4. Convert to rawvideo binary again using ffmpeg: ffmpeg -vcodec png -i savedimage.png -vcodec rawvideo -f rawvideo -pix_fmt monow savedimage.bin
  5. Put the data on the screen: cat savedimage.bin > /dev/fb0
Use ffmpeg -pix_fmts to see other raw video types to convert from/to.

Sources: Check out these great sites for more:

Remote Desktop over the Internet using UltraVNC on Windows

Here is a HowTo for setting up a UltraVNC server on your computer, automatically open needed ports, and creating a configured UltraVNC single-click client to let you see someones desktop where all they have to do is start the client you send to them. No installations!
(A great alternative is TeamViewer which is free for personal use, but expensive for commercial use)

Here is how:

- Download UltraVNC and install:
See bottom of: http://www.uvnc.com/downloads/ultravnc.html

- Download UltraVNC SingleClick custom.zip package from:

- Extract helpdesk.txt file.

- Edit to look like you want to.
Example helpdesk.txt:

UltraVnc SC

My RDC connection
-connect -noregistry

Double click to open connection






UltraVNC web



Establishing connection ...

5 min connection attempt

If it fails, the software will close.


Connection active.

Warning, your desktop is visible remotely

You can break the connection any time

by using the close button

(remember to replace with your external IP, e.g. from https://www.whatismyip.com/)

- Create a ZIP file with only helpdesk.txt in it.

- Go to:

- Enter user: foo
- Enter password: foobar
- Select Zip file containing helpdesk.txt
- Click Upload
- Wait until you a link to download exe file appears. Then download the exe file.
- Start it to see what it looks like.

- Download UPnP PortMapper to open the needed port on your computer (if you havent done so manually on your router).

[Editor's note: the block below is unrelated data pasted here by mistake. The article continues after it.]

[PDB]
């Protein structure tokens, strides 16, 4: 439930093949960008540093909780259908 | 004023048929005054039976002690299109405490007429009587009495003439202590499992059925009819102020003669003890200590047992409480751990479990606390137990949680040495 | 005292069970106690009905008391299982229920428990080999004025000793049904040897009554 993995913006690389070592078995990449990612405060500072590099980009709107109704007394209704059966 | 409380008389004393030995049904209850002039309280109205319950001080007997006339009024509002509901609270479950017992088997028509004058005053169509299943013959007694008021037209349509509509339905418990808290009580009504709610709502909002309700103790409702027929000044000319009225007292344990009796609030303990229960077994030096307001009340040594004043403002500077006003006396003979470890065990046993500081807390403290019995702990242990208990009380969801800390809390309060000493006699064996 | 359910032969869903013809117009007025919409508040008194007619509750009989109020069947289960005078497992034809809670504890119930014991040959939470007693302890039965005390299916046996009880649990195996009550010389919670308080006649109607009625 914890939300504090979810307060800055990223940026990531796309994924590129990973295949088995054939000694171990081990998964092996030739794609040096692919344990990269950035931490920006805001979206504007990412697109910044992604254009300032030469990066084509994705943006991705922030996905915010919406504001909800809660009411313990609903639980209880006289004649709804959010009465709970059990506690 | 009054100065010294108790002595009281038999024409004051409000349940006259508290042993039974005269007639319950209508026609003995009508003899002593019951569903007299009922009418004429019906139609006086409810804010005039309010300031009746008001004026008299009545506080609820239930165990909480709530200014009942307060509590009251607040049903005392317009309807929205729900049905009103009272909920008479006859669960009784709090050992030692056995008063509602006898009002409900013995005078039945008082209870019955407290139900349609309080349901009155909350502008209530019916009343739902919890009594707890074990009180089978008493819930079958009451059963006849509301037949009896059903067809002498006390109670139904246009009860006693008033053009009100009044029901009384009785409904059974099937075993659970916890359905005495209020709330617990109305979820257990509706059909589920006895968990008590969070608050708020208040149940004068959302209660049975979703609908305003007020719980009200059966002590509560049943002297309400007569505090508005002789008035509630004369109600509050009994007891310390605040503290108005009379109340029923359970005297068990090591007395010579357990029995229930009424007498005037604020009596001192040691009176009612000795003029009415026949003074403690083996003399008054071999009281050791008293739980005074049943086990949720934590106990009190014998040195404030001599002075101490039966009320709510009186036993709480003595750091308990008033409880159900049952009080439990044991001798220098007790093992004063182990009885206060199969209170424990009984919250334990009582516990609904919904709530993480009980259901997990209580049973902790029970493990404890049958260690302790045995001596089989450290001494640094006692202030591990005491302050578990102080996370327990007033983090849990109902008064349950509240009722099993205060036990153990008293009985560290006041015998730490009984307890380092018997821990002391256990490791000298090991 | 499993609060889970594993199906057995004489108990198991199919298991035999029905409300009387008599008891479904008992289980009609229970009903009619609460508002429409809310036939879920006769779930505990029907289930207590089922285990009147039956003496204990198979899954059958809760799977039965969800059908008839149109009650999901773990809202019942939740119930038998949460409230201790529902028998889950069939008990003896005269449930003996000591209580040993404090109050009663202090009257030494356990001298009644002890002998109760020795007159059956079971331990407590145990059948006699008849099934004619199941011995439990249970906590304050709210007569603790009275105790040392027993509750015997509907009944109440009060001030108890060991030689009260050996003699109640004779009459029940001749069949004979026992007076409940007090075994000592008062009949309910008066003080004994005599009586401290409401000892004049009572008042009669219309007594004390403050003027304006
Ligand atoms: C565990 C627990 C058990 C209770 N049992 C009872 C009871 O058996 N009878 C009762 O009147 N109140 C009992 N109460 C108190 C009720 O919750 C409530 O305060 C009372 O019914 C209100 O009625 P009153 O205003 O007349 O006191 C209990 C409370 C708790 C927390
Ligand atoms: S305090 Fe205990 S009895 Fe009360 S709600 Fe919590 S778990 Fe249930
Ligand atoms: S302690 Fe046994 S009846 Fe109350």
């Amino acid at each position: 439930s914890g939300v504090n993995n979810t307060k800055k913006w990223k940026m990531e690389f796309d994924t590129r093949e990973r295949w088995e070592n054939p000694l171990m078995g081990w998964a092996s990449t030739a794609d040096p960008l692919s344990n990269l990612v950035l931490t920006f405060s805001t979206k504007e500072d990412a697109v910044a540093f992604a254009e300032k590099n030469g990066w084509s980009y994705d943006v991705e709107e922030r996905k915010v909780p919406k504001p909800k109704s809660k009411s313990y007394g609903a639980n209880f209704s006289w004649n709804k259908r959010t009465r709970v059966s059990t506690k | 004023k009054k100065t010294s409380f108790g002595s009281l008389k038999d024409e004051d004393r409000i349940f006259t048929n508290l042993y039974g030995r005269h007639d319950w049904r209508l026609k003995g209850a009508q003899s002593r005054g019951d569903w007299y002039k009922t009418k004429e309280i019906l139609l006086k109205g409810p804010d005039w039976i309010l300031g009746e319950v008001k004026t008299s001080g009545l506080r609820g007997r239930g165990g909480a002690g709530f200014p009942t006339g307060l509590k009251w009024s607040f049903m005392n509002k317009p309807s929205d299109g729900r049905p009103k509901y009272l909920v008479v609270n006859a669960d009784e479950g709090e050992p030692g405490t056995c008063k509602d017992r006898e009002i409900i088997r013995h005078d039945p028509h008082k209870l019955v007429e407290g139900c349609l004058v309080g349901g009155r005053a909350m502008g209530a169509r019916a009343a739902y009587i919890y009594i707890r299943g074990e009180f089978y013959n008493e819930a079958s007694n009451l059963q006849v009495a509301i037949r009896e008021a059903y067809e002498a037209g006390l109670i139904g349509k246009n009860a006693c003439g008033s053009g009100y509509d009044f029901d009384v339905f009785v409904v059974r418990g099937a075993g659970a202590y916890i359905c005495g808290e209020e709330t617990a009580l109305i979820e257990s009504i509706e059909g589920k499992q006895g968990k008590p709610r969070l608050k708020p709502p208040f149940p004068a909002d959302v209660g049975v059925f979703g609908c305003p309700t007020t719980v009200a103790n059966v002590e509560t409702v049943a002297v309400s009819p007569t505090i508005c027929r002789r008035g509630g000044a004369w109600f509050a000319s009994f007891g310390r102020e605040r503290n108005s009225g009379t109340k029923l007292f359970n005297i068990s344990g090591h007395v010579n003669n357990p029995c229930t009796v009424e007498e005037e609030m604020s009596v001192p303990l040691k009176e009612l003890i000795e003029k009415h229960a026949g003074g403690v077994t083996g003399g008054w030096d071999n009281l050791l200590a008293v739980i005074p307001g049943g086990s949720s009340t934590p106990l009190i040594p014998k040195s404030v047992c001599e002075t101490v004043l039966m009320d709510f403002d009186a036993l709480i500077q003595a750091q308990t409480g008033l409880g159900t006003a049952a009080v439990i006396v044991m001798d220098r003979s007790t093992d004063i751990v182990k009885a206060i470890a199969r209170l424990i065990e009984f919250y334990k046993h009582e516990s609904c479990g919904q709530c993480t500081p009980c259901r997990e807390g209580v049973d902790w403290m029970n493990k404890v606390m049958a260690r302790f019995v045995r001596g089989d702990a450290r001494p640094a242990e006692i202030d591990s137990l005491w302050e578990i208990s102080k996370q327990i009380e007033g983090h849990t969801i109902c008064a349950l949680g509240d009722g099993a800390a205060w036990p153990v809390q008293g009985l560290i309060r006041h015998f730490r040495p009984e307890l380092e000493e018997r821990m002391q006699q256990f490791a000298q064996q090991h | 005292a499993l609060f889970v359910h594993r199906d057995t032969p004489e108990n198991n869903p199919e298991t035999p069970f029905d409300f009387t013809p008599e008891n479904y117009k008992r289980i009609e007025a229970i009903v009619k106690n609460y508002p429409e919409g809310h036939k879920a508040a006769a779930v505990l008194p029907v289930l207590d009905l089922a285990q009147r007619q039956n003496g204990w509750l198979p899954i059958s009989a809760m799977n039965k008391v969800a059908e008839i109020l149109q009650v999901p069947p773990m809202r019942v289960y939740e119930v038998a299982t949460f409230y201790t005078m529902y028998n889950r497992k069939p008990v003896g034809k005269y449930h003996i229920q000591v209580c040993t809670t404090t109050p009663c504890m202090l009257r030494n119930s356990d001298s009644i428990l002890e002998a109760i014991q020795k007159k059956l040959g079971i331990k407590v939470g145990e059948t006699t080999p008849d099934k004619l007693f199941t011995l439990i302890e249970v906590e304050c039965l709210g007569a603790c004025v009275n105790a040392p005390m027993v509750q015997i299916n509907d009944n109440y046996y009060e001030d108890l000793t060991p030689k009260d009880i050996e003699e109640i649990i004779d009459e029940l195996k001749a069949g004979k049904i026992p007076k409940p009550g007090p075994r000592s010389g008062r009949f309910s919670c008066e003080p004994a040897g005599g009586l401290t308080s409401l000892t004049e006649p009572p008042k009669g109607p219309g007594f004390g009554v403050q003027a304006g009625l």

- Open PortMapper jar file (should need only double-click if you have Java installed).
- Under the section "Port Mapping presets", select Create button.
- Enter a description, e.g. UltraVNC.
- Then click Add button.
- Change port 1 to 5900 in both External Port and Internal Port columns.
- Not sure if you also need UDP port open, but might be useful so click Add again and select UDP with port 5900 internal and external.
- Click save.

- Click connect to connect to your router.
When successfully connected (you might get an error, but stuff seems to work regardless).
- Select your UltraVNC entry in the list and press "Use".
- Wait for ports to show up in the list above.

Now you have ports open. You need to start VNC listener:
- Open command line prompt (cmd in windows start menu) and navigate to where you installed UltraVNC and run it with flag -listen 5900 to tell it to listen on port 5900:

cd "C:\Program Files\uvnc bvba\UltraVnc"
vncviewer.exe -listen 5900

- Finally, send the exe file you generated from helpdesk.txt (not the zip file) to the person you want to connect to. Get the person to open the file and double click on the top option and you should get a message on your computer asking you to accept the connection.


Sites to read about AngularJS and Ionic

Top 10 angularjs mistakes:

Best practice dir structure angularjs/ionic:
I've tried both. Unsure which one I think is best. I think the most important point is to create a directory structure to group your files according to how they are used. So that other people can understand how you program is structured more quickly.

Tips for ionic:
http://www.betsmartmedia.com/what-i-learned-building-an-app-with-ionic-framework (https://web.archive.org/web/20150925034548/http://www.betsmartmedia.com/what-i-learned-building-an-app-with-ionic-framework)

Intro and how to use jasmine unit test framework:
Great test tool!

Promises in AngularJS


Introduction to AngularJS promises (as a cartoon):

Promise anti-patterns
Flatten chaining, clean up, and broken chains:

HTTP promise not like Q promise, use deferred:

AngularJS Q: